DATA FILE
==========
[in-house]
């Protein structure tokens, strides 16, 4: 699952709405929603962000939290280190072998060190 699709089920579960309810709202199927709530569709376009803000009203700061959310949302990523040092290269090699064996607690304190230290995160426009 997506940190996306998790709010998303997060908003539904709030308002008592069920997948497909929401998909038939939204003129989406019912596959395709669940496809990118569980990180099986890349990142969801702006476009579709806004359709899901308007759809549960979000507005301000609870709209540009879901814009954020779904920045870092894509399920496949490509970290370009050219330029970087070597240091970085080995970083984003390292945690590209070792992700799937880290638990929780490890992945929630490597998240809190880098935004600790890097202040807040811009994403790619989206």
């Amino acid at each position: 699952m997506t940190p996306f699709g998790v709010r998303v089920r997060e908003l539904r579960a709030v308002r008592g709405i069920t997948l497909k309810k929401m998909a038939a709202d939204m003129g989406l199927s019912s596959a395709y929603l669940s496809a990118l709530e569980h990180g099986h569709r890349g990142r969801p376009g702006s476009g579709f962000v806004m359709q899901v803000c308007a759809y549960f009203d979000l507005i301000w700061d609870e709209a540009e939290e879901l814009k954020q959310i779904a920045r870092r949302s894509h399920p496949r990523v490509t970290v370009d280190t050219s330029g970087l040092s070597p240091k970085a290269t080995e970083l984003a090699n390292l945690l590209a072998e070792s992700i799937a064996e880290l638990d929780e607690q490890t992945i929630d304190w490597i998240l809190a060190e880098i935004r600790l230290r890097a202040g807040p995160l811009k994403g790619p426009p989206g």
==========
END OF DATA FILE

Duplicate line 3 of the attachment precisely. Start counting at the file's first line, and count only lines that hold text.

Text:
């Amino acid at each position: 699952m997506t940190p996306f699709g998790v709010r998303v089920r997060e908003l539904r579960a709030v308002r008592g709405i069920t997948l497909k309810k929401m998909a038939a709202d939204m003129g989406l199927s019912s596959a395709y929603l669940s496809a990118l709530e569980h990180g099986h569709r890349g990142r969801p376009g702006s476009g579709f962000v806004m359709q899901v803000c308007a759809y549960f009203d979000l507005i301000w700061d609870e709209a540009e939290e879901l814009k954020q959310i779904a920045r870092r949302s894509h399920p496949r990523v490509t970290v370009d280190t050219s330029g970087l040092s070597p240091k970085a290269t080995e970083l984003a090699n390292l945690l590209a072998e070792s992700i799937a064996e880290l638990d929780e607690q490890t992945i929630d304190w490597i998240l809190a060190e880098i935004r600790l230290r890097a202040g807040p995160l811009k994403g790619p426009p989206g």